This study drew upon data from just over 43,000 youth attending 107 middle and high schools in examining whether a student who was obese and overweight exacerbated the association between bullying victimization and internalizing symptoms.
Although research has found that bullying victims are at increased risk for internalizing symptoms, few studies have examined whether weight status exacerbates the association between victimization and internalizing symptoms. In the current study, multilevel results suggested that compared with normal-weight youth, both overweight and obese youth were at increased risk for experiencing relational, verbal, and cyber victimization, with only obese youth being at an increased risk for experiencing physical victimization. Notably, the odds for experiencing cyber victimization were higher than the odds for experiencing other forms of victimization. The findings of this study suggest that overweight and obese youth have higher risk for bullying victimization, especially when it occurs through electronic media (i.e., cyberbullying). Further, obese victims of bullying are at an increased risk for experiencing internalizing symptoms. These findings highlight the connections between health and social-emotional well-being for youth, with particular concern regarding the risks associated with bullying victimized obese youth, who are at higher risk for internalizing systems compared with bullied victims with normal weight. These findings highlight the increased risk for psychosocial adjustment problems among frequently victimized overweight and obese youth, suggesting these youth may require preventive interventions tailored to address their particular needs. 3 tables, 2 figures, and 50 references (publisher abstract modified)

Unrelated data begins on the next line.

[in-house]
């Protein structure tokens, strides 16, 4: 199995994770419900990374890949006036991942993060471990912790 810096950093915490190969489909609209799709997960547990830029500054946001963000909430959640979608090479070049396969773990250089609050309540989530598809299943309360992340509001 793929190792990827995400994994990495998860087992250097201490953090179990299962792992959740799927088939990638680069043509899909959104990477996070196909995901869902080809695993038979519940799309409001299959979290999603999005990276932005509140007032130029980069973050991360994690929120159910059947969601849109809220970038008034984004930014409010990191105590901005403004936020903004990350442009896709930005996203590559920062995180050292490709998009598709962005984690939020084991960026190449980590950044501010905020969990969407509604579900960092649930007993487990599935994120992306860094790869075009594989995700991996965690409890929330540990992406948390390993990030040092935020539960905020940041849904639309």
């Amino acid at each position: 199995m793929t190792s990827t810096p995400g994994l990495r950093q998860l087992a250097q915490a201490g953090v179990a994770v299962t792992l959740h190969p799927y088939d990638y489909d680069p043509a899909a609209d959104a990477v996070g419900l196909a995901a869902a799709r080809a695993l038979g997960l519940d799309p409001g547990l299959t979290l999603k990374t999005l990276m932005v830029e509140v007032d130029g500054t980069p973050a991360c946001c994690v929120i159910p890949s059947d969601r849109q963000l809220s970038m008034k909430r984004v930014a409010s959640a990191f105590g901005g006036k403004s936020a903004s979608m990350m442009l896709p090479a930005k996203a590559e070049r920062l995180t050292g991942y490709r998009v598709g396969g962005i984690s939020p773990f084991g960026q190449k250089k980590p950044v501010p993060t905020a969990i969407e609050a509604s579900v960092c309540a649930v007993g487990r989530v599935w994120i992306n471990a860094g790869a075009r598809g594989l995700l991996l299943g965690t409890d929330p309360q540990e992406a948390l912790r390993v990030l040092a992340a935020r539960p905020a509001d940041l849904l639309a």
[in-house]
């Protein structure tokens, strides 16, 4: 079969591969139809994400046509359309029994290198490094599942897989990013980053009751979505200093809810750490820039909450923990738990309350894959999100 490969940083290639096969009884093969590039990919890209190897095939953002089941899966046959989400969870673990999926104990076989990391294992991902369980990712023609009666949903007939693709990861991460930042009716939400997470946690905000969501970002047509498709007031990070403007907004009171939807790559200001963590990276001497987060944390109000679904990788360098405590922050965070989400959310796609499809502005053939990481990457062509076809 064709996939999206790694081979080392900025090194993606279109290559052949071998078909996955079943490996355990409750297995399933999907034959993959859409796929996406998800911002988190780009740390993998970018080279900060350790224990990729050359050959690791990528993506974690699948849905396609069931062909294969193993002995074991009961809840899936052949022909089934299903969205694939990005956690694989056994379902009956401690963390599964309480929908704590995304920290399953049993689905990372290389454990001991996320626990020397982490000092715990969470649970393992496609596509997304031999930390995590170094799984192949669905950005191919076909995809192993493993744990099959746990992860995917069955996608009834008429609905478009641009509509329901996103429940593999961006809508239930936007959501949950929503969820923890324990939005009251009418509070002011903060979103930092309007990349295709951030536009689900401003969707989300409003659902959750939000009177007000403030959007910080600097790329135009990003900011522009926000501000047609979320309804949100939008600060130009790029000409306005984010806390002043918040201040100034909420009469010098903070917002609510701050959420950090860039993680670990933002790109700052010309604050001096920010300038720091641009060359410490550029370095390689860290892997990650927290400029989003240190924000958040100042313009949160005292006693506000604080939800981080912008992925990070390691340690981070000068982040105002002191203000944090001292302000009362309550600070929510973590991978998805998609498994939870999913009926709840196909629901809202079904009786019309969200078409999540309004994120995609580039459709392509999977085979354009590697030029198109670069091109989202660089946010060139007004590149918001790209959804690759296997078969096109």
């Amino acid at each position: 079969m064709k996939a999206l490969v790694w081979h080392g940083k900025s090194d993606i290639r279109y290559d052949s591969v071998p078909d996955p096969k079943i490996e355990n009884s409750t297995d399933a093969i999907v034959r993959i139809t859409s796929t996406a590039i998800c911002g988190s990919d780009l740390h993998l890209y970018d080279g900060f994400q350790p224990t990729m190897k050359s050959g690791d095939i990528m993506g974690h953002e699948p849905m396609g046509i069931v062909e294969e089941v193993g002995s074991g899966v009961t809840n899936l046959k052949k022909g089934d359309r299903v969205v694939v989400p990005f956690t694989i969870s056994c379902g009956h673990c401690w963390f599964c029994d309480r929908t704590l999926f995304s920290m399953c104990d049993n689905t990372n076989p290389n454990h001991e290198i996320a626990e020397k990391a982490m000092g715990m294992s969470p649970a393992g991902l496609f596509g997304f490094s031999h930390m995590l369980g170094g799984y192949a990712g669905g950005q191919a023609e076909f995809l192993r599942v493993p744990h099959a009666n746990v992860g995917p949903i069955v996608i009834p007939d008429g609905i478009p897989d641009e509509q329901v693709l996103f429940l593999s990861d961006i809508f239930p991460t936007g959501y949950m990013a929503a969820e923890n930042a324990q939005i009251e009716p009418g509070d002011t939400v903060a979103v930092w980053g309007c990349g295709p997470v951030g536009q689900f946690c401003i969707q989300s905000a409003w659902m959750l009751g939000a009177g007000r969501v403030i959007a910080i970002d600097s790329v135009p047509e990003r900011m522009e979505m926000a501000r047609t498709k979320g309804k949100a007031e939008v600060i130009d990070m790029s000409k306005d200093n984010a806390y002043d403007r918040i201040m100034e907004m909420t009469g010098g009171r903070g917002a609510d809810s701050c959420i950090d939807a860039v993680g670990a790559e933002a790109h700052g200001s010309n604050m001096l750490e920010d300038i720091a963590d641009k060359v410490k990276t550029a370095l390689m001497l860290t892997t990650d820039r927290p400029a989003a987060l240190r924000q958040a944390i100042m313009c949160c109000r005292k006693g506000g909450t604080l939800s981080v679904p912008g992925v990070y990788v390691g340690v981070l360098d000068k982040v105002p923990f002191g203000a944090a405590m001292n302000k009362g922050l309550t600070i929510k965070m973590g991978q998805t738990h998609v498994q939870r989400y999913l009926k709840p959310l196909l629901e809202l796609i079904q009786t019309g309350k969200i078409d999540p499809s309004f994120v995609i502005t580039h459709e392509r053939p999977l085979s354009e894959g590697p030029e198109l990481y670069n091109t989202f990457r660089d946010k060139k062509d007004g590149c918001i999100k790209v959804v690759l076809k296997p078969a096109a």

- Utilizing a combined hospital and criminal justice database to identify risk factors for repeat firearm injury or violent-crime arrest among firearm victims
- Apprehending Criminals: The Impact of Law on Offender-Based Research (From Offenders on Offending: Learning About Crime From Criminals, P 23-45, 2010, Wim Bernasco, ed. - See NCJ-232627)
- "What Has it Been Like for You to Talk With Me Today?": The Impact of Participating in Interview Research on Rape Survivors